Updated 

When it comes to Nevada’s state motto, confusion is born


You may know it as the Silver State. You may even consider it “Battle Born.” But neither of those well-worn phrases — not even the one printed on the state flag — is Nevada’s official motto.

For that, you need to consult the fine print on The Great Seal of the State of Nevada, or journey back almost 150 years to its origin.

On February 24, 1866, the fledgling Nevada Legislature officially changed the motto on the seal to “All for Our Country,” replacing the territorial motto of “Volens et Potens,” which is Latin for “Willing and Able.”

By law, the motto appears near the bottom of the state seal on a yellow band surrounded by 36 stars that signify Nevada’s place as the 36th state to join the Union.

Nevada state archivist Jeff Kintop said the state’s founding fathers were “pushing around a number of ideas” for mottoes during Nevada’s first constitutional convention in 1863. Among them was a decidedly political message: “The Union Must and Shall Be Preserved.”

No historical record has been found documenting why “All for Our Country” was selected, but it probably had as much to do with when it was selected as anything.

“The motto essentially states that Nevada, first and foremost, would give all its allegiance to the United States,” said Guy Rocha, Nevada’s former state archivist.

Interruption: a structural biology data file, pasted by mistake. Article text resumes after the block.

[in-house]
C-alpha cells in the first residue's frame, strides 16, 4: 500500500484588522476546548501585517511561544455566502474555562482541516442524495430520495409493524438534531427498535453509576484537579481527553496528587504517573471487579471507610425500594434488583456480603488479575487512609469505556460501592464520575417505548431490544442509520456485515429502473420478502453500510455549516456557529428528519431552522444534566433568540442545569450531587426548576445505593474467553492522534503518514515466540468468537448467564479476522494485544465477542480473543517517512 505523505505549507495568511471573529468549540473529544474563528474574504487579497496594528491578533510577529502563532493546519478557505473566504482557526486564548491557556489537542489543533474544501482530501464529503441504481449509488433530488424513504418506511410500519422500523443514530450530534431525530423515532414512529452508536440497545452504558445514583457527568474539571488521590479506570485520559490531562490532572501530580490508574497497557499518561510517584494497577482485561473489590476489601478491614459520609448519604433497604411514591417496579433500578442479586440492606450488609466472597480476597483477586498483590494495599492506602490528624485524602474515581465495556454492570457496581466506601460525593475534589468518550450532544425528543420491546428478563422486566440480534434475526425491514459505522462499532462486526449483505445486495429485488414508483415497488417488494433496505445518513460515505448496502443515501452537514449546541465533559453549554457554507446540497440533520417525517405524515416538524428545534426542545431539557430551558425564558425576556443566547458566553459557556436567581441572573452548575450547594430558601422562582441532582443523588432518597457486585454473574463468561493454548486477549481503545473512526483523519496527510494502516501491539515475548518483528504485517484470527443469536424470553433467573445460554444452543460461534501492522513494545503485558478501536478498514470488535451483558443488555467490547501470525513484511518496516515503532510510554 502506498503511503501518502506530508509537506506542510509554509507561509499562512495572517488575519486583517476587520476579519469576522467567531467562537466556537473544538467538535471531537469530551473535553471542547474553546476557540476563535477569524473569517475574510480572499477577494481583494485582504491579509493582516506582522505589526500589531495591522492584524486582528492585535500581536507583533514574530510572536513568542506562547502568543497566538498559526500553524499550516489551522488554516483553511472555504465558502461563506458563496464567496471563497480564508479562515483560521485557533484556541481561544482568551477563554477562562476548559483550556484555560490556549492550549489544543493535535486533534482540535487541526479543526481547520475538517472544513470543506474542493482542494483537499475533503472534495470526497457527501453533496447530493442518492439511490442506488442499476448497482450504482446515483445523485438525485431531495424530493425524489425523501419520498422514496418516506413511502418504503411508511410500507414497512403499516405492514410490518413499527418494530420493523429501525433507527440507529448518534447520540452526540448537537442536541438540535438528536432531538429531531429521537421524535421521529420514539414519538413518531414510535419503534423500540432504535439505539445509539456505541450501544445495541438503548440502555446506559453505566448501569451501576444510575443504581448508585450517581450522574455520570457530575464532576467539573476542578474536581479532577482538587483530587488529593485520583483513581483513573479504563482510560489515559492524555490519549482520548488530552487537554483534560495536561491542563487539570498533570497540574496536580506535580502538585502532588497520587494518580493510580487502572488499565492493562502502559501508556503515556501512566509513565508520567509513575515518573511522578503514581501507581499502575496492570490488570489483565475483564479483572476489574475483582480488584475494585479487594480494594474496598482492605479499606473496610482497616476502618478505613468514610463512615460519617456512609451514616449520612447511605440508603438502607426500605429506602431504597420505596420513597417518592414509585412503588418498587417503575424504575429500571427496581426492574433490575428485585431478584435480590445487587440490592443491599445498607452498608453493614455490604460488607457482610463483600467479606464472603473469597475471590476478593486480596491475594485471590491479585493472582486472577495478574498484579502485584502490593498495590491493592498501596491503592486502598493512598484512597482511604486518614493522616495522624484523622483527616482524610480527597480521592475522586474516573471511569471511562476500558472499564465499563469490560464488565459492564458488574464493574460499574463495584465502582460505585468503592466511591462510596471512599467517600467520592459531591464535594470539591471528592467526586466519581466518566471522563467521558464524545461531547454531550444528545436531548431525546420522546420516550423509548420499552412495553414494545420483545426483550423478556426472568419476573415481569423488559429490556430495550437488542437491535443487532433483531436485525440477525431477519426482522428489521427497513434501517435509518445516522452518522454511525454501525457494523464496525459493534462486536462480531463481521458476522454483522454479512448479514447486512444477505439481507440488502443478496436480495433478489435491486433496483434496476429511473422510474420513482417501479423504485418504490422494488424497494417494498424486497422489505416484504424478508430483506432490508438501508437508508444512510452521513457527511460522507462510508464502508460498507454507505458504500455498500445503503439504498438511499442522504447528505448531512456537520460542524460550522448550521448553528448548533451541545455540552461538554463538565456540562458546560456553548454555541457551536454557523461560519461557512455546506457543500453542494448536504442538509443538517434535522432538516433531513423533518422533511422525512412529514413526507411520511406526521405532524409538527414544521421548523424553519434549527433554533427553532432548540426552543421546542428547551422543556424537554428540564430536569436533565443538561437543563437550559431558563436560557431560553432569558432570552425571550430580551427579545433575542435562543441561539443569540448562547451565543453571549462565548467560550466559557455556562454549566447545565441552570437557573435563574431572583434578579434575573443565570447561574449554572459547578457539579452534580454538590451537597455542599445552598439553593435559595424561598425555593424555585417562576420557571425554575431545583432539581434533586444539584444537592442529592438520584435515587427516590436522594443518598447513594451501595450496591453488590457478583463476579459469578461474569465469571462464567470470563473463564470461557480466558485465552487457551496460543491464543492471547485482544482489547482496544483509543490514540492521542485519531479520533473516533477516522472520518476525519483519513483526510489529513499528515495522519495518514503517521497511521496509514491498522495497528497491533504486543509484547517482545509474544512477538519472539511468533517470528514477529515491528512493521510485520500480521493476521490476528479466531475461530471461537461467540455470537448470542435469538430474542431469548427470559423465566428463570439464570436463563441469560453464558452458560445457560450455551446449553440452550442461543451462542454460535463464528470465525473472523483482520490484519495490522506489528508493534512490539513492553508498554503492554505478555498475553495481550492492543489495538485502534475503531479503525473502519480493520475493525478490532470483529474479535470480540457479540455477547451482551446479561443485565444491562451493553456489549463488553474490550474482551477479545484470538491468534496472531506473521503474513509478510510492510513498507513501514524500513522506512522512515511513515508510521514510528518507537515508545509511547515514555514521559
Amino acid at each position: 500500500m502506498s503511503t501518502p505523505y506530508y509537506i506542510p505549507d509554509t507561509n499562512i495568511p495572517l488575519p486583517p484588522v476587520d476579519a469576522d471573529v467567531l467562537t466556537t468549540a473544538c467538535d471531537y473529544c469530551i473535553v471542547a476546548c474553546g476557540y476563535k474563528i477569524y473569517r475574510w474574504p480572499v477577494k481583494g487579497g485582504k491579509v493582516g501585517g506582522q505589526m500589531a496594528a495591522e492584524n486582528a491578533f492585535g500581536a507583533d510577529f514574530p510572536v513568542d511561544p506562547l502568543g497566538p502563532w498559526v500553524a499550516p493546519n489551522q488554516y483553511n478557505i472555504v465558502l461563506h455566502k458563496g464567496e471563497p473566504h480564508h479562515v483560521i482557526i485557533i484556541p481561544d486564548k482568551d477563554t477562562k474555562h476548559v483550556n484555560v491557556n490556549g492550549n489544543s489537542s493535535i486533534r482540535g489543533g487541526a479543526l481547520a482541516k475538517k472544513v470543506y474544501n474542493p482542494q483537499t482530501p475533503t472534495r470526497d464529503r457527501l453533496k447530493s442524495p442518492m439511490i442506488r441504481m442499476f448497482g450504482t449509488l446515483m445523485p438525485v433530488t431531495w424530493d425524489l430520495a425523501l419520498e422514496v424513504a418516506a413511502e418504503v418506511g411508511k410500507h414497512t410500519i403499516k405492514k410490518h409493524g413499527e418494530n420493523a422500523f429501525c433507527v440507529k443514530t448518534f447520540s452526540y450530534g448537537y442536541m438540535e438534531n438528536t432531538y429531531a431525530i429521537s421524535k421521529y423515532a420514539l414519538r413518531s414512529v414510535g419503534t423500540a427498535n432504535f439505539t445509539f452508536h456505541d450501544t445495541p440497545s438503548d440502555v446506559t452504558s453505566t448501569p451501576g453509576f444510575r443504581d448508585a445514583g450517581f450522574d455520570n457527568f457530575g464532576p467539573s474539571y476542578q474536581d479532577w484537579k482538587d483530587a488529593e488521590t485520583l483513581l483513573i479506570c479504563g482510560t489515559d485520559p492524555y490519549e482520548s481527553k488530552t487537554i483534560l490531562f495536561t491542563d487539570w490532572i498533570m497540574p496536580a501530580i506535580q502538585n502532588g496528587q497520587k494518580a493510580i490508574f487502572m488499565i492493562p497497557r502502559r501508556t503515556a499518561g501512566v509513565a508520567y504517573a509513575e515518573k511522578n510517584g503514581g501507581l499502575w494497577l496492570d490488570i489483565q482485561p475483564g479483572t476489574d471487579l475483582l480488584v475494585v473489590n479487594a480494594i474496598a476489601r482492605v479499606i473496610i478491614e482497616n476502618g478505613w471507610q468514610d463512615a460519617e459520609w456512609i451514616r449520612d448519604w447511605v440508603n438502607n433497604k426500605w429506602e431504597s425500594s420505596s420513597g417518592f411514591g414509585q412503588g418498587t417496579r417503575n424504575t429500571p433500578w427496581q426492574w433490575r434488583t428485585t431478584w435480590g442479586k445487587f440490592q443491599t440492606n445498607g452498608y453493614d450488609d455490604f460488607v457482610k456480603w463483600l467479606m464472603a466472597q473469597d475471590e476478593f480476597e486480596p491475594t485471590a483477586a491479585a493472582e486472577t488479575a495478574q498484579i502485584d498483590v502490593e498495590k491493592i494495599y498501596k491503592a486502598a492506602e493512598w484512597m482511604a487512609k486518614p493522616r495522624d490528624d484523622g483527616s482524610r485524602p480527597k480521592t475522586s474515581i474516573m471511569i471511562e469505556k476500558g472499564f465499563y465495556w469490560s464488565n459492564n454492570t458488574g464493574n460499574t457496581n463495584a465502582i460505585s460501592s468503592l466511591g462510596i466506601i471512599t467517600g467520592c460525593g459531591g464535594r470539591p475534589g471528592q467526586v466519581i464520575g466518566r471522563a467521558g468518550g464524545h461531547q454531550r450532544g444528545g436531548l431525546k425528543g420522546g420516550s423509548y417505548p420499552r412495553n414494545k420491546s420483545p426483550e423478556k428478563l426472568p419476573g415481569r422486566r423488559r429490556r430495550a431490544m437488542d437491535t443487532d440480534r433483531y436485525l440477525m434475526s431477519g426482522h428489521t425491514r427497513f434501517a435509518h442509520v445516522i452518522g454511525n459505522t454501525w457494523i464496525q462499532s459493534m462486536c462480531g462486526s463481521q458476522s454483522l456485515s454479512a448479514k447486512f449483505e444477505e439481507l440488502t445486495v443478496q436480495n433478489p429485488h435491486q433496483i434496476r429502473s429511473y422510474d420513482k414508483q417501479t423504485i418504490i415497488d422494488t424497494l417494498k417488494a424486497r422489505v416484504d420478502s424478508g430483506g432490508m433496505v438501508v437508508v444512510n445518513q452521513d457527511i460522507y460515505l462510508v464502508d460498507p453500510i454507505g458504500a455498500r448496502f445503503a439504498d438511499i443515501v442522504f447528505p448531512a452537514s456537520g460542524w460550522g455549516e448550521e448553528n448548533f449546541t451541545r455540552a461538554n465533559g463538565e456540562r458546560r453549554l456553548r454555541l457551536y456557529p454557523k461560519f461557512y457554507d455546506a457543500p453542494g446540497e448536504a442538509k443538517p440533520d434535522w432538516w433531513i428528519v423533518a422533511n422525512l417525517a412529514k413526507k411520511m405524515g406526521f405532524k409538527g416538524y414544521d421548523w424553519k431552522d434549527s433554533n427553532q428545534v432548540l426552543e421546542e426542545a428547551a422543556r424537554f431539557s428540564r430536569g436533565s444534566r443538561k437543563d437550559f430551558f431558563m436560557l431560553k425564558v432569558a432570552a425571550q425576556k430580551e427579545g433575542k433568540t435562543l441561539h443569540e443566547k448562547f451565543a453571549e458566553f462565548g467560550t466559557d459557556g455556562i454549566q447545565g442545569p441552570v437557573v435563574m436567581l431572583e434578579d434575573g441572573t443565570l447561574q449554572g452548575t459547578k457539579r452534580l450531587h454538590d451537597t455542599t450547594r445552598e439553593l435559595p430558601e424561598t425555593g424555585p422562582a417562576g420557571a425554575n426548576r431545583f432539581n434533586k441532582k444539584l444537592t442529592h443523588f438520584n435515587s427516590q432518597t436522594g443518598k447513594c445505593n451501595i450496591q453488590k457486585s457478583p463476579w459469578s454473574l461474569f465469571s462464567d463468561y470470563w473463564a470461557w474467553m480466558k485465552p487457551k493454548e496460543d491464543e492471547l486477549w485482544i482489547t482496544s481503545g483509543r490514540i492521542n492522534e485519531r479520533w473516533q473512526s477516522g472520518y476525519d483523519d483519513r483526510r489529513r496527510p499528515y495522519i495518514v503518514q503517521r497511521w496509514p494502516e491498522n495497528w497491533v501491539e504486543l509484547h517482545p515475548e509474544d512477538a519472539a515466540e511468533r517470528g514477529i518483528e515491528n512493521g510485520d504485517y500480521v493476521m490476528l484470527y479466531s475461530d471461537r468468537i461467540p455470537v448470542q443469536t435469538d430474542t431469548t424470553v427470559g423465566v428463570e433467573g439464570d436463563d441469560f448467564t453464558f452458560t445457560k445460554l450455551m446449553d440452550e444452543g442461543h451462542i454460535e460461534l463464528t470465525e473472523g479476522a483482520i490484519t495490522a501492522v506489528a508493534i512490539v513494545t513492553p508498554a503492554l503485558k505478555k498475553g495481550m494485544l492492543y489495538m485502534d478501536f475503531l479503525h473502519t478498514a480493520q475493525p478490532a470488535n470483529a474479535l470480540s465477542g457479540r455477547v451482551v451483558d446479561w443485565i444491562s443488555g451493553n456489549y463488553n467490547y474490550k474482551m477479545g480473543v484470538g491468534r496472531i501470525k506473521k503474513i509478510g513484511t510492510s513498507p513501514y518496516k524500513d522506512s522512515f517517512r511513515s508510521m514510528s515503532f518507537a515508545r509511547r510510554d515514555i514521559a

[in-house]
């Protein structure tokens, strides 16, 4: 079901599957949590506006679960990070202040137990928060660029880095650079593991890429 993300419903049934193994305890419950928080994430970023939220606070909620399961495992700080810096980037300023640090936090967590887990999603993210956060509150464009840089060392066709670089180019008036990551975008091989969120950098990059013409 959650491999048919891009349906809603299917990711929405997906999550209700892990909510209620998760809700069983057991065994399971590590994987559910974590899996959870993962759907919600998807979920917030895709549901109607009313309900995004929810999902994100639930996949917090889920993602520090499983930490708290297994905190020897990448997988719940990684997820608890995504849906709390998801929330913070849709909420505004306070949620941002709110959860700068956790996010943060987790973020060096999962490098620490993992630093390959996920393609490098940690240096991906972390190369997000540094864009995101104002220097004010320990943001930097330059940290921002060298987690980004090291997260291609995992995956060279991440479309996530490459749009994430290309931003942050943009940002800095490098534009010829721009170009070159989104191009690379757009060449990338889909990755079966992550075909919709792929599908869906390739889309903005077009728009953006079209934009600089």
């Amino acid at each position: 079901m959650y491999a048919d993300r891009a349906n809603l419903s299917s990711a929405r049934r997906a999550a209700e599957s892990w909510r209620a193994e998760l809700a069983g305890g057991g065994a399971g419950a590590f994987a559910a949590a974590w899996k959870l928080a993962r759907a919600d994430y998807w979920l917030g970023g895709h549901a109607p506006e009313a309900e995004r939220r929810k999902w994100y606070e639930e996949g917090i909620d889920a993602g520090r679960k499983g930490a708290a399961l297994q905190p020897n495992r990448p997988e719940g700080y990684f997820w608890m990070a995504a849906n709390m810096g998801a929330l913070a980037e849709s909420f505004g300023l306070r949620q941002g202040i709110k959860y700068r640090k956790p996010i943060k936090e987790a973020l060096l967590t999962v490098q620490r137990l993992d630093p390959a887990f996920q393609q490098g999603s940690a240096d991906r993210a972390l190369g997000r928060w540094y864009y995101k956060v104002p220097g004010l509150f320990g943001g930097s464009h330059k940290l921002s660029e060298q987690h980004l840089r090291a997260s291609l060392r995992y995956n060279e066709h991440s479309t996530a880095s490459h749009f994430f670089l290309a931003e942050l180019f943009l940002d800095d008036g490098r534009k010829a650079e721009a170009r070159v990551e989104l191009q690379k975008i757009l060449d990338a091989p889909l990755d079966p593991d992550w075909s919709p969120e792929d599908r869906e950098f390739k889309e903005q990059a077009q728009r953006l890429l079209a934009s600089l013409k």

That sentiment has been challenged over the decades by some Nevada residents — most recently rancher Cliven Bundy. But at the time of its adoption, the state’s motto sent a strong message to a wounded nation only a few months removed the Civil War.

And without that war, the territory would not have become a state, at least not as early as it did.

Though many believe it was Nevada’s mineral wealth that prompted statehood, what President Abraham Lincoln was really after was votes, Kintop said.

Lincoln was running for election in 1864 and was not confident he would win. The war had not gone well, and Lincoln was being challenged by Gen. George McClellan, who also supported the North and organized the Union army.

The president worried he might need a few more electoral votes, so eight days before the election, Nevada became the 36th state in the Union.

As it turned out, Lincoln won re-election handily, but a bigger fight was looming. The 13th Amendment, to end slavery, faced a tight vote in Congress. Adding Nevada, a free state, to the Union would guarantee another vote in the amendment’s favor.

Because of Nevada’s inextricable ties to the Civil War, people still commonly mistake “Battle Born” as the state motto, Rocha said. It doesn’t help that the nickname appears on the state flag and has been in use just as long as the actual motto.

Thomas Fitch, who would go on to represent Nevada in Congress, is credited with coining the term “battle born” during Nevada’s second constitutional convention, in 1864. The official state seal was selected at the same convention.

Battle Born is “about as old as ‘All for Our Country,’” Rocha said, “and I suspect the confusion is just as old.”

Review-Journal writer Kristy Totten contributed to this report. Contact Henry Brean at hbrean@reviewjournal.com or 702-383-0350. Find him on Twitter: @RefriedBrean.

 

Rules for posting comments

Comments posted below are from readers. In no way do they represent the view of Stephens Media LLC or this newspaper. This is a public forum. Read our guidelines for posting. If you believe that a commenter has not followed these guidelines, please click the FLAG icon next to the comment.